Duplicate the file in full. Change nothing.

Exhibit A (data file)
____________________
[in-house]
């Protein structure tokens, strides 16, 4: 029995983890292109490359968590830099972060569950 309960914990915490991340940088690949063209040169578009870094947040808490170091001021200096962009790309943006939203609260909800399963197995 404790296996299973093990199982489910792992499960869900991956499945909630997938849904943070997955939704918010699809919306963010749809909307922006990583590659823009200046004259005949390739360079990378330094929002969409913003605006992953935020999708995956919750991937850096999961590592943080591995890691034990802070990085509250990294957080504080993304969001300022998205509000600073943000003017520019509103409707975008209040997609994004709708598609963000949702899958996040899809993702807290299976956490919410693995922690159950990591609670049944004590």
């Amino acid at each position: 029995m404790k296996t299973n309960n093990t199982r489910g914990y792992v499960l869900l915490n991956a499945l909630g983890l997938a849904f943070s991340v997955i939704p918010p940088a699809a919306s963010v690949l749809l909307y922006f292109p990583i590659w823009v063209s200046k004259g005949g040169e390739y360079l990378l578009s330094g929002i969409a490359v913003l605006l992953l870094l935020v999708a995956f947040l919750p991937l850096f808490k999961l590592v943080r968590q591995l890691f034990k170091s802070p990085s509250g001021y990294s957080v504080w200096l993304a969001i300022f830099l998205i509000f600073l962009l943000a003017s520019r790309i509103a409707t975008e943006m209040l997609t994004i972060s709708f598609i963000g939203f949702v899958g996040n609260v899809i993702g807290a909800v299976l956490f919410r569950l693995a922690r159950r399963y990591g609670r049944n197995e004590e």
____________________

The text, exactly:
[in-house]
């Protein structure tokens, strides 16, 4: 029995983890292109490359968590830099972060569950 309960914990915490991340940088690949063209040169578009870094947040808490170091001021200096962009790309943006939203609260909800399963197995 404790296996299973093990199982489910792992499960869900991956499945909630997938849904943070997955939704918010699809919306963010749809909307922006990583590659823009200046004259005949390739360079990378330094929002969409913003605006992953935020999708995956919750991937850096999961590592943080591995890691034990802070990085509250990294957080504080993304969001300022998205509000600073943000003017520019509103409707975008209040997609994004709708598609963000949702899958996040899809993702807290299976956490919410693995922690159950990591609670049944004590």
């Amino acid at each position: 029995m404790k296996t299973n309960n093990t199982r489910g914990y792992v499960l869900l915490n991956a499945l909630g983890l997938a849904f943070s991340v997955i939704p918010p940088a699809a919306s963010v690949l749809l909307y922006f292109p990583i590659w823009v063209s200046k004259g005949g040169e390739y360079l990378l578009s330094g929002i969409a490359v913003l605006l992953l870094l935020v999708a995956f947040l919750p991937l850096f808490k999961l590592v943080r968590q591995l890691f034990k170091s802070p990085s509250g001021y990294s957080v504080w200096l993304a969001i300022f830099l998205i509000f600073l962009l943000a003017s520019r790309i509103a409707t975008e943006m209040l997609t994004i972060s709708f598609i963000g939203f949702v899958g996040n609260v899809i993702g807290a909800v299976l956490f919410r569950l693995a922690r159950r399963y990591g609670r049944n197995e004590e």